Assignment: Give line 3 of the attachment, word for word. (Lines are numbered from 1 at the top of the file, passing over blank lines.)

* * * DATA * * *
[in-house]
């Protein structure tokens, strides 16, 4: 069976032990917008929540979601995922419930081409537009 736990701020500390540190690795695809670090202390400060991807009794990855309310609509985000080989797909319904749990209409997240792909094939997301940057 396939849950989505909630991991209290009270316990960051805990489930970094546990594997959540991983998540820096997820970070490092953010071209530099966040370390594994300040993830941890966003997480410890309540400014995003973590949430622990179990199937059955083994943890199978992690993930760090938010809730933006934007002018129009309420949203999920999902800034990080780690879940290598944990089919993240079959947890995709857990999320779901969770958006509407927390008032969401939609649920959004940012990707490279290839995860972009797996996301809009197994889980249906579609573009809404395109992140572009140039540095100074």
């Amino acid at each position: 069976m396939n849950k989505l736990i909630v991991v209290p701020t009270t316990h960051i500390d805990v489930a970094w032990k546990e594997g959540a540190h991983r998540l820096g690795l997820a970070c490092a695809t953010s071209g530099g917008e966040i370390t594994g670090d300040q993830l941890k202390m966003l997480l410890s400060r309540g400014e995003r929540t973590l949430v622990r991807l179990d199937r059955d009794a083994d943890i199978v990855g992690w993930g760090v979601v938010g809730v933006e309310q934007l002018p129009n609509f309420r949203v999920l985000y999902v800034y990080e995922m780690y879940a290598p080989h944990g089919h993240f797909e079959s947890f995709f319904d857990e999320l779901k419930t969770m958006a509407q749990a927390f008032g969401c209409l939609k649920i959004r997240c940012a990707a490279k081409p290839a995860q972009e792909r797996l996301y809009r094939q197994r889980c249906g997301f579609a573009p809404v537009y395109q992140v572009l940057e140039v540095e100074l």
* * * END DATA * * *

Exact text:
């Amino acid at each position: 069976m396939n849950k989505l736990i909630v991991v209290p701020t009270t316990h960051i500390d805990v489930a970094w032990k546990e594997g959540a540190h991983r998540l820096g690795l997820a970070c490092a695809t953010s071209g530099g917008e966040i370390t594994g670090d300040q993830l941890k202390m966003l997480l410890s400060r309540g400014e995003r929540t973590l949430v622990r991807l179990d199937r059955d009794a083994d943890i199978v990855g992690w993930g760090v979601v938010g809730v933006e309310q934007l002018p129009n609509f309420r949203v999920l985000y999902v800034y990080e995922m780690y879940a290598p080989h944990g089919h993240f797909e079959s947890f995709f319904d857990e999320l779901k419930t969770m958006a509407q749990a927390f008032g969401c209409l939609k649920i959004r997240c940012a990707a490279k081409p290839a995860q972009e792909r797996l996301y809009r094939q197994r889980c249906g997301f579609a573009p809404v537009y395109q992140v572009l940057e140039v540095e100074l």